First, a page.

Can Big Data root out corruption in Africa?

Many anticorruption advocates are excited about the prospects that “big data” will help detect and deter graft and other forms of malfeasance. But good data alone isn’t enough. To be useful, there must be a group of interested and informed users, who have both the tools and the skills to analyse the data to uncover misconduct, and then lobby governments and donors to listen to and act on the findings. The analysis of big datasets to find evidence of corruption requires statistical skills and software, both of which are in short supply in many parts of the developing world, such as sub-Saharan Africa.

Yet some ambitious recent initiatives are trying to address this problem. Oxford mathematician Balázs Szendrői together with his colleague Danny Parsons and Elizabeth Dávid-Barrett from the University of Sussex have been leading one such intiative that helps empower a group of young African mathematicians to analyse “big data” on public procurement.

As part of the British Academy/DFID-funded project (Curbing Corruption in Development Aid-funded Procurement) Elizabeth, together with Mihály Fazekas and Olli Hellmann had painstakingly collected contract-level data from three major donors covering 20 years. However, data is only the start. Elizabeth explains:

"The first step in this project was to develop software; this may seem trivial, but many cash-strapped African universities simply don’t have the resources to purchase the latest statistical software packages. The African Maths Initiative (AMI), a Kenyan NGO that works to create a stronger mathematical community and culture of mathematics across Africa, has helped to solve this problem by developing a new open-source program, R-Instat (which builds on the popular but difficult-to-learn statistics package R), funded through crowd-sourcing. Still in development, it is on track for launch in July this year. AMI has also helped develop a menu on R-Instat that can be used specifically for analysing procurement data and identifying corruption risk indicators.

Once we’ve got the data and the software to analyze it, the next and most crucial ingredient are the people. For “big data” to be useful as an anticorruption tool, we need to bring together two groups: people who understand how to analyse data, and people who understand how procurement systems can be manipulated to corrupt ends. Communication between the two is essential. So last month I tried to do my part by visiting AIMS Tanzania, an institute that offers a one-year high-level Master’s programme to some of Africa’s best math students, to help conduct a one-day workshop. After a preliminary session in which we discussed the ways in which the procurement process can be corrupted, and how that might manifest in certain red flags (such as single-bidder contracts), the students had the opportunity to use the R-Instat software to analyse the aid-funded procurement dataset that my colleagues and I had created. Students formed teams and developed their own research questions that they attempted to answer by using R-Instat to run analyses on the data.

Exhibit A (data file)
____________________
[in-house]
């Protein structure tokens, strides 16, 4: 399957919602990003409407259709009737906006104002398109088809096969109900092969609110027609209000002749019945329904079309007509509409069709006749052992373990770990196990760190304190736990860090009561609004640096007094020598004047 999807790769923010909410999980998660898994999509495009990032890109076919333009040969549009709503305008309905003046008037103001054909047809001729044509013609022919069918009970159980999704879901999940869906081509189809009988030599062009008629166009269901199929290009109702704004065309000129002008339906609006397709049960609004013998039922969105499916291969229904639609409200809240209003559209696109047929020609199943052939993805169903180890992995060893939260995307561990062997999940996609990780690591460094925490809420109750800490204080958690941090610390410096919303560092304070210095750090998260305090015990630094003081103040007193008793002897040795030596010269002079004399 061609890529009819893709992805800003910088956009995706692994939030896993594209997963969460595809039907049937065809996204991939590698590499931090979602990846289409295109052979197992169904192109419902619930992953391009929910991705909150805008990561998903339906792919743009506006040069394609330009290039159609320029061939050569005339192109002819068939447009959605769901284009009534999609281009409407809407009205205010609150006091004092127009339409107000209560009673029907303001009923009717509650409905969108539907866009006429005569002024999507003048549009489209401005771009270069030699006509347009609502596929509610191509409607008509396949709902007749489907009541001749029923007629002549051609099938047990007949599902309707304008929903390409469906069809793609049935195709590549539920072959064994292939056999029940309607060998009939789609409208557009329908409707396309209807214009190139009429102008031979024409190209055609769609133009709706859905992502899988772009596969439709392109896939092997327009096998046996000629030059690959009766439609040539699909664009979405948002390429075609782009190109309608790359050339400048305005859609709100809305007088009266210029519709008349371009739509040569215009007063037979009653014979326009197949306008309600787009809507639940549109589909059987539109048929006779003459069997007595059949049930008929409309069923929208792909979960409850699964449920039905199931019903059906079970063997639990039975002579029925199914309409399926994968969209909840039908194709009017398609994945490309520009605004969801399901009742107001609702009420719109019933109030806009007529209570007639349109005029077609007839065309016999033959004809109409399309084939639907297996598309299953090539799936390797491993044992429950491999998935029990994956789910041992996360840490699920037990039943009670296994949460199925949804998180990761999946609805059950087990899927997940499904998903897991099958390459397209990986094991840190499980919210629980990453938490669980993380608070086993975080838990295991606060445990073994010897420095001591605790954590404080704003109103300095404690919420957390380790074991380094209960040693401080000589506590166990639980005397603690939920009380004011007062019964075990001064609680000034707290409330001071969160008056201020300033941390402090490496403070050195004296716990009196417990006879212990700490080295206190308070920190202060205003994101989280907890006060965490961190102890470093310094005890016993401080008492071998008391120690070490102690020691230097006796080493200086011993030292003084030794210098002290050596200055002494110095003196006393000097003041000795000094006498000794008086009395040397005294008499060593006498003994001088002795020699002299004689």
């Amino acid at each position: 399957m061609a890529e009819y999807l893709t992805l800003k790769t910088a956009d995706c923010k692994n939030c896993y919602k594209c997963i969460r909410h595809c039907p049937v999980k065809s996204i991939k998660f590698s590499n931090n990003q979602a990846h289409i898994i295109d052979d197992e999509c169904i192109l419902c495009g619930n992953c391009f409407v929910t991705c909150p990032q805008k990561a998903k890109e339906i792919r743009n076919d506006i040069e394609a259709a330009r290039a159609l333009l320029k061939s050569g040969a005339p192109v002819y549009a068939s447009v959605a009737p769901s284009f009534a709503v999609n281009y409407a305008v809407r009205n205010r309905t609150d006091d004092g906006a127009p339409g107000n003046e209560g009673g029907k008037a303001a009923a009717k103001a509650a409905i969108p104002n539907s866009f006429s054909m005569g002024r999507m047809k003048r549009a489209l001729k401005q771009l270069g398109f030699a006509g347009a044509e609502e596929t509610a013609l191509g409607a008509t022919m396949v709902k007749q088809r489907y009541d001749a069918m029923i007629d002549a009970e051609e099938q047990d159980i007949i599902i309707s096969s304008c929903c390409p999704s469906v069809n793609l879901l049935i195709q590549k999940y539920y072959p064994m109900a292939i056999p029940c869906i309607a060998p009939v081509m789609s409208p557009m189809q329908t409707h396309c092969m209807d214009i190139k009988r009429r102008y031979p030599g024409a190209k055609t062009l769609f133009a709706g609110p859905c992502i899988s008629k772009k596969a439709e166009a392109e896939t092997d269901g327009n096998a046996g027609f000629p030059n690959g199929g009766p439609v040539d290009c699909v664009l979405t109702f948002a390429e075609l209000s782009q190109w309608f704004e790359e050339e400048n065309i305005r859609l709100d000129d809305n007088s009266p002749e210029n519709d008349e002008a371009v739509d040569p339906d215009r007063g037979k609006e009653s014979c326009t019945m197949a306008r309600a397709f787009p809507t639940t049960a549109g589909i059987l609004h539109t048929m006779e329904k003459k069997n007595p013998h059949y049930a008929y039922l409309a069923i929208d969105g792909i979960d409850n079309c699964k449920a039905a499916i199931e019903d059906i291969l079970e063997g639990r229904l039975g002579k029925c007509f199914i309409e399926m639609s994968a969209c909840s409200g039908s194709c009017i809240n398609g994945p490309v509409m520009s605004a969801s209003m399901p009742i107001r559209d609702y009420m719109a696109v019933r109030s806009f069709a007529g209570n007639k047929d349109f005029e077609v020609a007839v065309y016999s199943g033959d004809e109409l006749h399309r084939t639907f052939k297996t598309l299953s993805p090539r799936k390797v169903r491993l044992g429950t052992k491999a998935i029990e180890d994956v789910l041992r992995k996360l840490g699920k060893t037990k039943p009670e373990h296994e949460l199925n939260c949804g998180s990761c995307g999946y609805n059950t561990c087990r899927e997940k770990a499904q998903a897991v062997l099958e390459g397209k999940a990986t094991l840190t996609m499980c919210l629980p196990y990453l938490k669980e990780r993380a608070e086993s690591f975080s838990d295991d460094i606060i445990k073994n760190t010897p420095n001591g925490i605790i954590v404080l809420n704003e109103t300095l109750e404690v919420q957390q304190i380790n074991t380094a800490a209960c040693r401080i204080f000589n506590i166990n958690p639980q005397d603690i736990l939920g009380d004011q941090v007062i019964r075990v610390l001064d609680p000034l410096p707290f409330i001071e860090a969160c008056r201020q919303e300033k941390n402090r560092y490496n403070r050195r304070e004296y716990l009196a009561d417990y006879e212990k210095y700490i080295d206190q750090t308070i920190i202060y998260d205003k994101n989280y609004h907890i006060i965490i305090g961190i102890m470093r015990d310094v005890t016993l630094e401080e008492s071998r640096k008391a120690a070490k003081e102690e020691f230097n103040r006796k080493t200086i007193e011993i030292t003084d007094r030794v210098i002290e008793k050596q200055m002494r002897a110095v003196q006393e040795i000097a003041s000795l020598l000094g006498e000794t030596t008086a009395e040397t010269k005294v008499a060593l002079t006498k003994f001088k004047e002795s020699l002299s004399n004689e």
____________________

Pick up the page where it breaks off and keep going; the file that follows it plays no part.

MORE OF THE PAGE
Even the simplest analyses revealed interesting patterns. Why did one country’s receipts from the World Bank drop off a cliff one year and never recover? Discussion revealed a few possible reasons: perhaps a change of government led donors to change policy, or the country reached a stage of development where it no longer qualified for aid? Students became excited as they realised how statistical methods could be applied to identify, understand and solve real-world problems. Some teams came up with really provocative questions, such as the group who wanted to know whether Francophone or Anglophone countries were more vulnerable to corruption risks. Their initial analysis revealed that contracting in the Francophone countries was more associated with red flags. They developed the analysis to include a wider selection of countries, and maintained broadly similar results. Another group found that one-quarter of contracts in the education sector in one country had been won by just one company, and more than half of contracts by value in this sector had been won by three companies, all of which had suspiciously similar names. Again, there might be perfectly innocent reasons for this, but in just a couple of hours, we had a set of preliminary results that certainly warrant further analysis. Imagine what we might find with a little more time!

It is programs like these, that develop the tools and cultivate the skills in the next generation of analysts, that will determine whether the promise of “big data” as an anticorruption tool will be realised in the developing world."

A fuller discussion of the research appears in the Sussex Centre for Corruption blog. In the image above Balázs Szendrői from Oxford Mathematics addresses the students.